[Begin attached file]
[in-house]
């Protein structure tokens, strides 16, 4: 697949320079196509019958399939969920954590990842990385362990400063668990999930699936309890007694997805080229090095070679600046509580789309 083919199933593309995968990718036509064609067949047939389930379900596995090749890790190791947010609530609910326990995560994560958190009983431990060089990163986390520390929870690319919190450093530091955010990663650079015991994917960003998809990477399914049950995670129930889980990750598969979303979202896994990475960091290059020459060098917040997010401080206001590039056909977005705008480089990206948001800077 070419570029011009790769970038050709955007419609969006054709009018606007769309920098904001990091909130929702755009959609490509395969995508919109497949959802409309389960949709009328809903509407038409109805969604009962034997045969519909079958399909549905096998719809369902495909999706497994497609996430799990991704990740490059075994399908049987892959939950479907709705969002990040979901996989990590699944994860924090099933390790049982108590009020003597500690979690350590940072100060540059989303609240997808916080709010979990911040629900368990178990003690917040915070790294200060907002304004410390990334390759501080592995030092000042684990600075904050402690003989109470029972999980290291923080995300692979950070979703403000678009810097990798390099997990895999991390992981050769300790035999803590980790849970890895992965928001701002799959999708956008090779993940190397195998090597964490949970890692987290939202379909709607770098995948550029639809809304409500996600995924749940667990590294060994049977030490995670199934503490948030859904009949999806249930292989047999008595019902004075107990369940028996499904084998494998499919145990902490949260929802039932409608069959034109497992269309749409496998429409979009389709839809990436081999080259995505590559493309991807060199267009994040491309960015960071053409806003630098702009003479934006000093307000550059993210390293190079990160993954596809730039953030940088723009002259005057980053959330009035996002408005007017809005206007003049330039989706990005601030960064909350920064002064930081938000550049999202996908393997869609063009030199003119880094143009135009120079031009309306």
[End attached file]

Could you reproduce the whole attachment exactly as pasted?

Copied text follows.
[in-house]
């Protein structure tokens, strides 16, 4: 697949320079196509019958399939969920954590990842990385362990400063668990999930699936309890007694997805080229090095070679600046509580789309 083919199933593309995968990718036509064609067949047939389930379900596995090749890790190791947010609530609910326990995560994560958190009983431990060089990163986390520390929870690319919190450093530091955010990663650079015991994917960003998809990477399914049950995670129930889980990750598969979303979202896994990475960091290059020459060098917040997010401080206001590039056909977005705008480089990206948001800077 070419570029011009790769970038050709955007419609969006054709009018606007769309920098904001990091909130929702755009959609490509395969995508919109497949959802409309389960949709009328809903509407038409109805969604009962034997045969519909079958399909549905096998719809369902495909999706497994497609996430799990991704990740490059075994399908049987892959939950479907709705969002990040979901996989990590699944994860924090099933390790049982108590009020003597500690979690350590940072100060540059989303609240997808916080709010979990911040629900368990178990003690917040915070790294200060907002304004410390990334390759501080592995030092000042684990600075904050402690003989109470029972999980290291923080995300692979950070979703403000678009810097990798390099997990895999991390992981050769300790035999803590980790849970890895992965928001701002799959999708956008090779993940190397195998090597964490949970890692987290939202379909709607770098995948550029639809809304409500996600995924749940667990590294060994049977030490995670199934503490948030859904009949999806249930292989047999008595019902004075107990369940028996499904084998494998499919145990902490949260929802039932409608069959034109497992269309749409496998429409979009389709839809990436081999080259995505590559493309991807060199267009994040491309960015960071053409806003630098702009003479934006000093307000550059993210390293190079990160993954596809730039953030940088723009002259005057980053959330009035996002408005007017809005206007003049330039989706990005601030960064909350920064002064930081938000550049999202996908393997869609063009030199003119880094143009135009120079031009309306």